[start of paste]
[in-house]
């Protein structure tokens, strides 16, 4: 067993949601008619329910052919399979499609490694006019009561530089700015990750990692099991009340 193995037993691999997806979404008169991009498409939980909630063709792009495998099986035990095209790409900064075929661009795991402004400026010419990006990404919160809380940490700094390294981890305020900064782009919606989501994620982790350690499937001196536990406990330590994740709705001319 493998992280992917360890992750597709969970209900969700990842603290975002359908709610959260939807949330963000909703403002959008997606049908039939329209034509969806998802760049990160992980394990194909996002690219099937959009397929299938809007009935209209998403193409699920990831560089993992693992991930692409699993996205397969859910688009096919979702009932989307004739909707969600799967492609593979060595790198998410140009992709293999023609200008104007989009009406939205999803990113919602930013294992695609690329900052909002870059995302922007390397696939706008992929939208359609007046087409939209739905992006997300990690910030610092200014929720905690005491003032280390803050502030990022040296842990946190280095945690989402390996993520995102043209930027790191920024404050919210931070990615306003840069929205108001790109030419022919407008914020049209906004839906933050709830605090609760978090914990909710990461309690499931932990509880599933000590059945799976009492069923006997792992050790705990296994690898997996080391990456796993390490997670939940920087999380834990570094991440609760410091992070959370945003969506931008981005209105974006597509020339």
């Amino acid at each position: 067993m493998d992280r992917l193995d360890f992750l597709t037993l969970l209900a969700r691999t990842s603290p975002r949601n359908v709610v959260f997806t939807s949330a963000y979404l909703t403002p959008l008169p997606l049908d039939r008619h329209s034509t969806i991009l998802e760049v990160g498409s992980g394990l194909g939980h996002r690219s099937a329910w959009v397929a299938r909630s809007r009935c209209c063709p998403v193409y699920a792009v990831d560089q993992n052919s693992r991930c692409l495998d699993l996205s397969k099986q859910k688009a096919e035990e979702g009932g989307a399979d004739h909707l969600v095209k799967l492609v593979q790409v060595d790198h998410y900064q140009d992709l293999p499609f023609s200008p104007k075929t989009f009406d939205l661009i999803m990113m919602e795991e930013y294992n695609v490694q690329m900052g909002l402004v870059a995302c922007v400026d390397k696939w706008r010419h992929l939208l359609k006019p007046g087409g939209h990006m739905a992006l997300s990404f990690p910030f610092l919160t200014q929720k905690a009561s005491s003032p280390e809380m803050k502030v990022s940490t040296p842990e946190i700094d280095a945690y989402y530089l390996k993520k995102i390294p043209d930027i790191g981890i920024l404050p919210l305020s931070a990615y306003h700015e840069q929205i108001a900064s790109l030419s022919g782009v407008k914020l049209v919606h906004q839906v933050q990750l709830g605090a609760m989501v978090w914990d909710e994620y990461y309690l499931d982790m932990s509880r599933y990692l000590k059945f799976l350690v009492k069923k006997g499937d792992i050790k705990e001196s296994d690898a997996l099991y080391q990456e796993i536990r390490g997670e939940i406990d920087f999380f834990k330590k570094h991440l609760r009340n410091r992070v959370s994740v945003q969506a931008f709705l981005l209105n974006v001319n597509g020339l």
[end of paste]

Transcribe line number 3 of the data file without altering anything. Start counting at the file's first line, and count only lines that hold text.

């Amino acid at each position: 067993m493998d992280r992917l193995d360890f992750l597709t037993l969970l209900a969700r691999t990842s603290p975002r949601n359908v709610v959260f997806t939807s949330a963000y979404l909703t403002p959008l008169p997606l049908d039939r008619h329209s034509t969806i991009l998802e760049v990160g498409s992980g394990l194909g939980h996002r690219s099937a329910w959009v397929a299938r909630s809007r009935c209209c063709p998403v193409y699920a792009v990831d560089q993992n052919s693992r991930c692409l495998d699993l996205s397969k099986q859910k688009a096919e035990e979702g009932g989307a399979d004739h909707l969600v095209k799967l492609v593979q790409v060595d790198h998410y900064q140009d992709l293999p499609f023609s200008p104007k075929t989009f009406d939205l661009i999803m990113m919602e795991e930013y294992n695609v490694q690329m900052g909002l402004v870059a995302c922007v400026d390397k696939w706008r010419h992929l939208l359609k006019p007046g087409g939209h990006m739905a992006l997300s990404f990690p910030f610092l919160t200014q929720k905690a009561s005491s003032p280390e809380m803050k502030v990022s940490t040296p842990e946190i700094d280095a945690y989402y530089l390996k993520k995102i390294p043209d930027i790191g981890i920024l404050p919210l305020s931070a990615y306003h700015e840069q929205i108001a900064s790109l030419s022919g782009v407008k914020l049209v919606h906004q839906v933050q990750l709830g605090a609760m989501v978090w914990d909710e994620y990461y309690l499931d982790m932990s509880r599933y990692l000590k059945f799976l350690v009492k069923k006997g499937d792992i050790k705990e001196s296994d690898a997996l099991y080391q990456e796993i536990r390490g997670e939940i406990d920087f999380f834990k330590k570094h991440l609760r009340n410091r992070v959370s994740v945003q969506a931008f709705l981005l209105n974006v001319n597509g020339l």